DEA to tighten control of a type of pain pill

Jeanmarie Perrone, at the Hospital of the University of Pennsylvania, was pleased to hear Thursday's news about the new opioid restrictions.
Jeanmarie Perrone, at the Hospital of the University of Pennsylvania, was pleased to hear Thursday's news about the new opioid restrictions. (MICHAEL BRYANT / Staff Photographer)
Posted: August 23, 2014

One type of opioid painkiller - among the most commonly prescribed, abused, and misused medications in America - will soon be more difficult to obtain.

The Drug Enforcement Administration will publish new rules in the federal register Friday reclassifying hydrocodone combination drugs from Schedule III to the more-restrictive Schedule II. The rules kick in 45 days later.

Opioid painkillers are highly addictive. People young and old have intentionally or accidentally misused them so frequently in recent years that overdose deaths now exceed those from cocaine and heroin, according to the Centers for Disease Control and Prevention.

The DEA, citing IMS Health figures, said nearly 130 million prescriptions for hydrocodone products were written in 2013 in the United States, far more than anywhere else in the world.

Until this change, prescriptions for brand-name hydrocodone-based drugs such as Vicodin and Lortab, plus hundreds of generic versions, could be renewed up to five times without seeing a health-care professional. Under the new rules, a 90-day supply will be the limit without another visit. Some states also prohibit physician assistants or nurses from writing these prescriptions.

Hydrocodone alone had been a Schedule II drug since 1970, when Congress passed the Controlled Substances Act. But the law said that when hydrocodone was combined with substances such as acetaminophen or ibuprofen or aspirin, it would be a less-restrictive Schedule III drug. That made it easier to prescribe and obtain - and abuse.

"This move - which closed the Vicodin loophole - will help bring the opioid addiction epidemic under control because it will lead to fewer pain patients and recreational users becoming addicted," said Andrew Kolodny, president of Physicians for Responsible Opioid Prescribing.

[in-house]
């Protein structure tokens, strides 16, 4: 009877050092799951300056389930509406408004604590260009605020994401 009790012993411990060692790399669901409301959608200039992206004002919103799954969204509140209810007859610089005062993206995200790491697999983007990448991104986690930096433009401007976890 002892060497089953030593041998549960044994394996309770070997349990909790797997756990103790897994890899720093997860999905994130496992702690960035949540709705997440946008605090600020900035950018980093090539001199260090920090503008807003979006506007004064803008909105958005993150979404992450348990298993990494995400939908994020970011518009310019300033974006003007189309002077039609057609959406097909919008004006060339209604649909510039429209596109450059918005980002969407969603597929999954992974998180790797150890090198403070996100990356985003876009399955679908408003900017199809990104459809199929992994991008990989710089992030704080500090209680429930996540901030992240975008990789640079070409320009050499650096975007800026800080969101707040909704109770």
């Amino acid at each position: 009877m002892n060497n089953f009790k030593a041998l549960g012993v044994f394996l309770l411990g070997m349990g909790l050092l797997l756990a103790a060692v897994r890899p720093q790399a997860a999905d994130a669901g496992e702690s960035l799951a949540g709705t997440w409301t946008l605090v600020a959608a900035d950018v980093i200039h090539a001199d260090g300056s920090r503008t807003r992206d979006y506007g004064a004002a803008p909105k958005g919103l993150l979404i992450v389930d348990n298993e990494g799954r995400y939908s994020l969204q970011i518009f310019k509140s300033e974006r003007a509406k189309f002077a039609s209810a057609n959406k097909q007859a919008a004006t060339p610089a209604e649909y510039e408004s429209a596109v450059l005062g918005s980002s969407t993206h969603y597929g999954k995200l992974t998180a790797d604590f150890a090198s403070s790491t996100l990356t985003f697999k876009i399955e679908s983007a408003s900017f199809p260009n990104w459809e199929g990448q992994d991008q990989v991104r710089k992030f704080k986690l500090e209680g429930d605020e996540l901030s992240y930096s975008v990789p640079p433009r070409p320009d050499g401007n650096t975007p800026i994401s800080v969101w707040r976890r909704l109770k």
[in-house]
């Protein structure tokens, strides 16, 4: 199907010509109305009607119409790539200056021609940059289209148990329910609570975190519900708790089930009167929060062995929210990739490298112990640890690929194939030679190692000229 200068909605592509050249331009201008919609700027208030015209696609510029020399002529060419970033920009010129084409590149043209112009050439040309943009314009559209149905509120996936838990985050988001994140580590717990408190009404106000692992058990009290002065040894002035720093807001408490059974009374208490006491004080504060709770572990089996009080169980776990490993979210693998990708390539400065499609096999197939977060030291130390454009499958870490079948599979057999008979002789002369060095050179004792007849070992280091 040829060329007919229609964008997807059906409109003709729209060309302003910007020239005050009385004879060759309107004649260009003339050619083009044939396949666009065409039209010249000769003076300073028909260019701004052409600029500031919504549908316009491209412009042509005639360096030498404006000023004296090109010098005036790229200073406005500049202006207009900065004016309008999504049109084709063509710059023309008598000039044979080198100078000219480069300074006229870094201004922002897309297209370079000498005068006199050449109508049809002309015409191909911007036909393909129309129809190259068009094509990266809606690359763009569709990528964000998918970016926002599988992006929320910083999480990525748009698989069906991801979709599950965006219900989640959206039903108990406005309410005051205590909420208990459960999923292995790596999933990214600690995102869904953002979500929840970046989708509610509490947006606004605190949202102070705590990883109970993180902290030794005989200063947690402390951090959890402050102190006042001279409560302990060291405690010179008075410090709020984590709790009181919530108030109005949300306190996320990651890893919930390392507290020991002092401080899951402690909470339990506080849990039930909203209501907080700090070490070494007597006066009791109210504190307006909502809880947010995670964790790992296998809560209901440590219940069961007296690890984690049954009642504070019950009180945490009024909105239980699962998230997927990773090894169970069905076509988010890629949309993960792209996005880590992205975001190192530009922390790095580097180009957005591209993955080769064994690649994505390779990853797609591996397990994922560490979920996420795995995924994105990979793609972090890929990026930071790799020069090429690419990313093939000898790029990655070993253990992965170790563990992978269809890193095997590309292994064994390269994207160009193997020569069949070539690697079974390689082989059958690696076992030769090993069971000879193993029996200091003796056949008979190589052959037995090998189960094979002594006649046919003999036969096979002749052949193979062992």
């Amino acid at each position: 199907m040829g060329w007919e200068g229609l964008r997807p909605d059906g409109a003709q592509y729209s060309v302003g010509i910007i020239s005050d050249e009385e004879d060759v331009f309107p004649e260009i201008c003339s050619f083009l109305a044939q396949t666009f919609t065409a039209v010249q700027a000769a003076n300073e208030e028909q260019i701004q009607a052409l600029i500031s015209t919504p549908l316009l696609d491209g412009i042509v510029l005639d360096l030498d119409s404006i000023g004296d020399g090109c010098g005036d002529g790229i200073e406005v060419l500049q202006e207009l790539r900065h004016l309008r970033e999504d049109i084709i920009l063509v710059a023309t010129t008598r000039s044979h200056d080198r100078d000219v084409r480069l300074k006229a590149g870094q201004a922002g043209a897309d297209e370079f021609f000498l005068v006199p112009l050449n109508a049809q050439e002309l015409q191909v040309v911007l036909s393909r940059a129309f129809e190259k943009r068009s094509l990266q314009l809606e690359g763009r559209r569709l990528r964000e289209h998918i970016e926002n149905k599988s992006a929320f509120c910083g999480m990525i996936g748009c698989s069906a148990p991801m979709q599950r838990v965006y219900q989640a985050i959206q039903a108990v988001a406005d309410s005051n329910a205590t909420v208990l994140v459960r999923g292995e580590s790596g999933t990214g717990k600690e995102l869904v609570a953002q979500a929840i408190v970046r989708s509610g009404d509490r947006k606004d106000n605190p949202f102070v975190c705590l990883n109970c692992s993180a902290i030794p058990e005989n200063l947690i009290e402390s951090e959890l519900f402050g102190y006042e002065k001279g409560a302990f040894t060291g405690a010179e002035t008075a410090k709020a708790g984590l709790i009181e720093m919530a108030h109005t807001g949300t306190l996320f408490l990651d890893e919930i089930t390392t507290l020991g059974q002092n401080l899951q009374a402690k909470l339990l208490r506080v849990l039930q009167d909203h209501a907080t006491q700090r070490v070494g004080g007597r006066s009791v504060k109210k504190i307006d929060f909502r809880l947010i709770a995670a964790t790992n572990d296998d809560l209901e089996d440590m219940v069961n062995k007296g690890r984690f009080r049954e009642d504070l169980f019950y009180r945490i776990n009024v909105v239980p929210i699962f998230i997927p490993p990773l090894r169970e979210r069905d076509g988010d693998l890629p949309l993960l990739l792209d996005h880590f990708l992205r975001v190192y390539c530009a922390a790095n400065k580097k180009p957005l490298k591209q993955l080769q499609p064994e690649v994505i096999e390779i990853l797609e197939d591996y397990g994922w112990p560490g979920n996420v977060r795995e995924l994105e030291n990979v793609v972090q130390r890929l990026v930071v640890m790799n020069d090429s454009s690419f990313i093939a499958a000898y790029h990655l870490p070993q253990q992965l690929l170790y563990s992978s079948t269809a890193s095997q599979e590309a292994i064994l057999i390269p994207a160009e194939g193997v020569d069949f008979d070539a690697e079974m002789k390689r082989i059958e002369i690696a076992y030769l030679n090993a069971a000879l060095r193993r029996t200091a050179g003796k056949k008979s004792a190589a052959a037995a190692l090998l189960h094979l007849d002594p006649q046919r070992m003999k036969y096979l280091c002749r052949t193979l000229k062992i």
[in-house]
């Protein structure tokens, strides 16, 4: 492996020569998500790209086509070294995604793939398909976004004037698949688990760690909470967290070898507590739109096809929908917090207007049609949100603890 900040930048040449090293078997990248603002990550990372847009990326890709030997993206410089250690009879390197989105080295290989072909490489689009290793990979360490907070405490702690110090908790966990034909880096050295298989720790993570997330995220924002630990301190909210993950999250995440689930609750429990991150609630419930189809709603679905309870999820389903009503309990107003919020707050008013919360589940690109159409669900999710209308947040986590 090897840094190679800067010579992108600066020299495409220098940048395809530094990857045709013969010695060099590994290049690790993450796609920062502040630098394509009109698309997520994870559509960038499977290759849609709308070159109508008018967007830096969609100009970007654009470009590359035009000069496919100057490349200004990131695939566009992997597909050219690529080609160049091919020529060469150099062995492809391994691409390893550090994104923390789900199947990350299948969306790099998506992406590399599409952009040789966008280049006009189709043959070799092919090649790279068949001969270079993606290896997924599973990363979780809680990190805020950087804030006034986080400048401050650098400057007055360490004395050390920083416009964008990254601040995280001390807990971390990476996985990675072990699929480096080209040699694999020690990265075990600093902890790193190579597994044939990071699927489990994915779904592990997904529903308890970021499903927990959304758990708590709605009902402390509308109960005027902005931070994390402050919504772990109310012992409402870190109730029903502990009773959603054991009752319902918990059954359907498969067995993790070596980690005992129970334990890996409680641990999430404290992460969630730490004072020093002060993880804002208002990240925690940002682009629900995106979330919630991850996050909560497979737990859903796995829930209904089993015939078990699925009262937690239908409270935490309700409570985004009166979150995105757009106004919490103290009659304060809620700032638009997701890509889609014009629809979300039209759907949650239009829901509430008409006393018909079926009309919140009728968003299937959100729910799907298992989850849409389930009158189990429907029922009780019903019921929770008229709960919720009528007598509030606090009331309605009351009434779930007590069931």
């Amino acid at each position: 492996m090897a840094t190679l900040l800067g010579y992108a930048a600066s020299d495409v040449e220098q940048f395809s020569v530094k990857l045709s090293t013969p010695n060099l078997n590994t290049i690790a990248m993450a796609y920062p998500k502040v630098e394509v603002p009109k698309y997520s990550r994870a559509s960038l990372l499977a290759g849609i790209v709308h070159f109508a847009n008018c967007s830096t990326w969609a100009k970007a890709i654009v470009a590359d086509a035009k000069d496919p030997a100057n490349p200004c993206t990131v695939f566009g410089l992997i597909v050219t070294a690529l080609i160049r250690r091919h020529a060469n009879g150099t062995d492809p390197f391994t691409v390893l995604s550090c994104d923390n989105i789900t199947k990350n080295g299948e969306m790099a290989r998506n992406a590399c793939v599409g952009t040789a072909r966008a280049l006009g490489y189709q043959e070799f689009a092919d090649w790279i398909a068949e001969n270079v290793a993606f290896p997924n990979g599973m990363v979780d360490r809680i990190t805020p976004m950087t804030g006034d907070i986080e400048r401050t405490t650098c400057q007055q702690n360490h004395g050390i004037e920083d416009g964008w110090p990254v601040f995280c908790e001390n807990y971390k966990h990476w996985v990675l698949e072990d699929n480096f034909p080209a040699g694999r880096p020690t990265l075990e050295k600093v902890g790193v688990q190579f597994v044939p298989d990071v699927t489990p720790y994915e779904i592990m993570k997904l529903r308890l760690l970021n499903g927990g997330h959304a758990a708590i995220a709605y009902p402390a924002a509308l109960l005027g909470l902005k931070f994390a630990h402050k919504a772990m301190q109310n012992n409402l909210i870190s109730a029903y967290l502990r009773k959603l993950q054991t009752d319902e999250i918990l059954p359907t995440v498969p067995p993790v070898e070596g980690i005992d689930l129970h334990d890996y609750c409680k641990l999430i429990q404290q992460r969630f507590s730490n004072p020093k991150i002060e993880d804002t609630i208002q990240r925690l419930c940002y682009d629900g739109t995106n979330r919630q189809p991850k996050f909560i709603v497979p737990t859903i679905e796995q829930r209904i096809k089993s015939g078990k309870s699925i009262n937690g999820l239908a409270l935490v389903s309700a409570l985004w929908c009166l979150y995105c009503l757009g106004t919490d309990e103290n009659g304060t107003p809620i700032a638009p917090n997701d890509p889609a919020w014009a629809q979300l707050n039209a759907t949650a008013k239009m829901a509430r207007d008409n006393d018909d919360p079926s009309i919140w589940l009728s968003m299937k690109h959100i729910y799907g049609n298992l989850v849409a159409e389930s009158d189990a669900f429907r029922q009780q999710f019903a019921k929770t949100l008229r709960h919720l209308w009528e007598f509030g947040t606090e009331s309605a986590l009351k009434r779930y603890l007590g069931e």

Kolodny was among the doctors critical of the Food and Drug Administration for being slow to move toward restricting hydrocodone combination drugs, and for approving last November a hydrocodone-only Schedule II drug called Zohydro.

The Generic Pharmaceutical Association, which represents many hydrocodone manufacturers, declined comment Thursday, but urged the DEA in April to avoid restricting legitimate use and give time for smooth adjustments to the supply chain.

Jeanmarie Perrone was pleased by Thursday's news. She is tired of seeing the blue faces of overdose patients arrive in the emergency room at the Hospital of the University of Pennsylvania. A professor and director of medical toxicology, Perrone was among the FDA advisory committee members who voted for this change in January 2013.

She has long worried that, besides the intentional and acute abuse in search of a high, many middle-aged patients slowly but steadily get addicted to the point that their hearts simply stop pumping enough blood and they die in their sleep.

"I believe this move will help to educate prescribers and patients that these hydrocodone products do carry risk of addiction consistent with the additional safety measures needed with Schedule II substances such as oxycodone," Perrone said. "Hopefully, this will remind practitioners that these drugs should be prescribed with appropriate caution."


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